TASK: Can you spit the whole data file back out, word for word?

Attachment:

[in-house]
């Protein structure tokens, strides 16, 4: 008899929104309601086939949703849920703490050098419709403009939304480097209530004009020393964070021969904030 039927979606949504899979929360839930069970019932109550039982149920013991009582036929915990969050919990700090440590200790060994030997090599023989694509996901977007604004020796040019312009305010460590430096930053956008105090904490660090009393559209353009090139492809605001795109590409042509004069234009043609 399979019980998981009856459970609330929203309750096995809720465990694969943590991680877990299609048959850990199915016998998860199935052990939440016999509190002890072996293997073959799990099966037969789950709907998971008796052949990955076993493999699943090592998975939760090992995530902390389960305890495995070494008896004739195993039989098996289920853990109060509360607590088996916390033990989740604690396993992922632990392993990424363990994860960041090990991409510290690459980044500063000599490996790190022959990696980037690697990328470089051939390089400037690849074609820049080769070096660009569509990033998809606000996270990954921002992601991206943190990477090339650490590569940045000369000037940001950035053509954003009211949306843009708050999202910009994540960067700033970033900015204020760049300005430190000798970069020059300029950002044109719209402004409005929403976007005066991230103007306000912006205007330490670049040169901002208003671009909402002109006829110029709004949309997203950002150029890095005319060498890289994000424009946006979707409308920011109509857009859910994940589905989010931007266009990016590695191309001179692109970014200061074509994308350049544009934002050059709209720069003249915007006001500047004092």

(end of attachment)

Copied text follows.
[in-house]
């Protein structure tokens, strides 16, 4: 008899929104309601086939949703849920703490050098419709403009939304480097209530004009020393964070021969904030 039927979606949504899979929360839930069970019932109550039982149920013991009582036929915990969050919990700090440590200790060994030997090599023989694509996901977007604004020796040019312009305010460590430096930053956008105090904490660090009393559209353009090139492809605001795109590409042509004069234009043609 399979019980998981009856459970609330929203309750096995809720465990694969943590991680877990299609048959850990199915016998998860199935052990939440016999509190002890072996293997073959799990099966037969789950709907998971008796052949990955076993493999699943090592998975939760090992995530902390389960305890495995070494008896004739195993039989098996289920853990109060509360607590088996916390033990989740604690396993992922632990392993990424363990994860960041090990991409510290690459980044500063000599490996790190022959990696980037690697990328470089051939390089400037690849074609820049080769070096660009569509990033998809606000996270990954921002992601991206943190990477090339650490590569940045000369000037940001950035053509954003009211949306843009708050999202910009994540960067700033970033900015204020760049300005430190000798970069020059300029950002044109719209402004409005929403976007005066991230103007306000912006205007330490670049040169901002208003671009909402002109006829110029709004949309997203950002150029890095005319060498890289994000424009946006979707409308920011109509857009859910994940589905989010931007266009990016590695191309001179692109970014200061074509994308350049544009934002050059709209720069003249915007006001500047004092």